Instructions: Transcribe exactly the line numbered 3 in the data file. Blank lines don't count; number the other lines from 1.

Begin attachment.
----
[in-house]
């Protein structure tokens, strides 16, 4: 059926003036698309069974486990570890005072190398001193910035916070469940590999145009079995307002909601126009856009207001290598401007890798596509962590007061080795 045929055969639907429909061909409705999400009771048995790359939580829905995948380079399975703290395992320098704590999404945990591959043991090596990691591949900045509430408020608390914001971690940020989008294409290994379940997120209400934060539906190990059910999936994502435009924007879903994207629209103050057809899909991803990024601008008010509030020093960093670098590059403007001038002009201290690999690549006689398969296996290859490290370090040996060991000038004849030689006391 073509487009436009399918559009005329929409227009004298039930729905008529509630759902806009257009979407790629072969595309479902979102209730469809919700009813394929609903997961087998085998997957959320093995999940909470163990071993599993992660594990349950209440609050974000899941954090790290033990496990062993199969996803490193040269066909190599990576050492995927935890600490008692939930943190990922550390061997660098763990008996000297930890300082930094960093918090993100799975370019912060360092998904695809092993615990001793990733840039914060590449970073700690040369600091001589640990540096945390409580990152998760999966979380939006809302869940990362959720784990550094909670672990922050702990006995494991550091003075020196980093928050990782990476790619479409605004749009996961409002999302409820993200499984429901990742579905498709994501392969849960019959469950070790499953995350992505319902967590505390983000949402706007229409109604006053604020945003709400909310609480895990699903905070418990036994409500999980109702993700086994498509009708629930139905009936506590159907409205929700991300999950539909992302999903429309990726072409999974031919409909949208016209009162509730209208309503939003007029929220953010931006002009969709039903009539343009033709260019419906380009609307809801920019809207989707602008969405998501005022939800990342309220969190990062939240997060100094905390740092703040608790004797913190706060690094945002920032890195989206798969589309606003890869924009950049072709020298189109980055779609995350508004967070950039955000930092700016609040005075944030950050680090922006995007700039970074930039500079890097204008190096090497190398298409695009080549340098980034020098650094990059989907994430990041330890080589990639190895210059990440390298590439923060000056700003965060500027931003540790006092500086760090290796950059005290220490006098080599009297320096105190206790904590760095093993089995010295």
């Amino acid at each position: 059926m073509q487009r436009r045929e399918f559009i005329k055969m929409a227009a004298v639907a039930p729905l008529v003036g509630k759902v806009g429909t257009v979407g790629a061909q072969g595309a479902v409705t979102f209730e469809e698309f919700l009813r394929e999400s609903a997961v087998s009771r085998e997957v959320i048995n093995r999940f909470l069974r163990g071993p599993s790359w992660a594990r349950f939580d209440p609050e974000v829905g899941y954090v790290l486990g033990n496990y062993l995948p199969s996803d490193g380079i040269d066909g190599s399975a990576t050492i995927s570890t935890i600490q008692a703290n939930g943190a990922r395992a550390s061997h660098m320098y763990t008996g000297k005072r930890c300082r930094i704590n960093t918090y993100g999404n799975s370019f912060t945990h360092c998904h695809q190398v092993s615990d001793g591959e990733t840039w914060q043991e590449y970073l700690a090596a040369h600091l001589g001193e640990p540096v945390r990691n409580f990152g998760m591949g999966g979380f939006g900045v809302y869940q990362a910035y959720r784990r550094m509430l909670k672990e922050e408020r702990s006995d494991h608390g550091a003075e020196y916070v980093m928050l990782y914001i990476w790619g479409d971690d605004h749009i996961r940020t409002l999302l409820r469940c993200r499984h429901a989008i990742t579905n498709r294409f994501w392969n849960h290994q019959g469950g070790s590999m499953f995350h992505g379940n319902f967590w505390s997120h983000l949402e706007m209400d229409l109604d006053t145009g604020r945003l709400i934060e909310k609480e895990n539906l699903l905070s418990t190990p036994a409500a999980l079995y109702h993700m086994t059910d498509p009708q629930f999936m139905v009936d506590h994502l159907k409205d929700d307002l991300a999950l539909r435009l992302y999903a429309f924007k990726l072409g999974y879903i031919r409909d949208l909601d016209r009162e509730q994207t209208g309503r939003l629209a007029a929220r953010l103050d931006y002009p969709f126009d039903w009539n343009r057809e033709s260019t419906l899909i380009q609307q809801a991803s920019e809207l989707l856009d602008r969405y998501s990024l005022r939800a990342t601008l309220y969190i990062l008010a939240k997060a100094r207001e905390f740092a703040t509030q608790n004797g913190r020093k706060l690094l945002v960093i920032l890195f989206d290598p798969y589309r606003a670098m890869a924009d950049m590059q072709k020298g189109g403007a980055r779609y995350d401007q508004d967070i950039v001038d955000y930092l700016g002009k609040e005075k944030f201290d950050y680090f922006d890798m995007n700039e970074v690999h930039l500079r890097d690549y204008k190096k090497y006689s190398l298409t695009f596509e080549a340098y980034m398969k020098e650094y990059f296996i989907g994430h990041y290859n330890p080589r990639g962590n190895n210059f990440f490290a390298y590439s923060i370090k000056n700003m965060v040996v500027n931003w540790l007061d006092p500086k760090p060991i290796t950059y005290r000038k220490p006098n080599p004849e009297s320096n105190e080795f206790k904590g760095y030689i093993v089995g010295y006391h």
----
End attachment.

């Amino acid at each position: 059926m073509q487009r436009r045929e399918f559009i005329k055969m929409a227009a004298v639907a039930p729905l008529v003036g509630k759902v806009g429909t257009v979407g790629a061909q072969g595309a479902v409705t979102f209730e469809e698309f919700l009813r394929e999400s609903a997961v087998s009771r085998e997957v959320i048995n093995r999940f909470l069974r163990g071993p599993s790359w992660a594990r349950f939580d209440p609050e974000v829905g899941y954090v790290l486990g033990n496990y062993l995948p199969s996803d490193g380079i040269d066909g190599s399975a990576t050492i995927s570890t935890i600490q008692a703290n939930g943190a990922r395992a550390s061997h660098m320098y763990t008996g000297k005072r930890c300082r930094i704590n960093t918090y993100g999404n799975s370019f912060t945990h360092c998904h695809q190398v092993s615990d001793g591959e990733t840039w914060q043991e590449y970073l700690a090596a040369h600091l001589g001193e640990p540096v945390r990691n409580f990152g998760m591949g999966g979380f939006g900045v809302y869940q990362a910035y959720r784990r550094m509430l909670k672990e922050e408020r702990s006995d494991h608390g550091a003075e020196y916070v980093m928050l990782y914001i990476w790619g479409d971690d605004h749009i996961r940020t409002l999302l409820r469940c993200r499984h429901a989008i990742t579905n498709r294409f994501w392969n849960h290994q019959g469950g070790s590999m499953f995350h992505g379940n319902f967590w505390s997120h983000l949402e706007m209400d229409l109604d006053t145009g604020r945003l709400i934060e909310k609480e895990n539906l699903l905070s418990t190990p036994a409500a999980l079995y109702h993700m086994t059910d498509p009708q629930f999936m139905v009936d506590h994502l159907k409205d929700d307002l991300a999950l539909r435009l992302y999903a429309f924007k990726l072409g999974y879903i031919r409909d949208l909601d016209r009162e509730q994207t209208g309503r939003l629209a007029a929220r953010l103050d931006y002009p969709f126009d039903w009539n343009r057809e033709s260019t419906l899909i380009q609307q809801a991803s920019e809207l989707l856009d602008r969405y998501s990024l005022r939800a990342t601008l309220y969190i990062l008010a939240k997060a100094r207001e905390f740092a703040t509030q608790n004797g913190r020093k706060l690094l945002v960093i920032l890195f989206d290598p798969y589309r606003a670098m890869a924009d950049m590059q072709k020298g189109g403007a980055r779609y995350d401007q508004d967070i950039v001038d955000y930092l700016g002009k609040e005075k944030f201290d950050y680090f922006d890798m995007n700039e970074v690999h930039l500079r890097d690549y204008k190096k090497y006689s190398l298409t695009f596509e080549a340098y980034m398969k020098e650094y990059f296996i989907g994430h990041y290859n330890p080589r990639g962590n190895n210059f990440f490290a390298y590439s923060i370090k000056n700003m965060v040996v500027n931003w540790l007061d006092p500086k760090p060991i290796t950059y005290r000038k220490p006098n080599p004849e009297s320096n105190e080795f206790k904590g760095y030689i093993v089995g010295y006391h």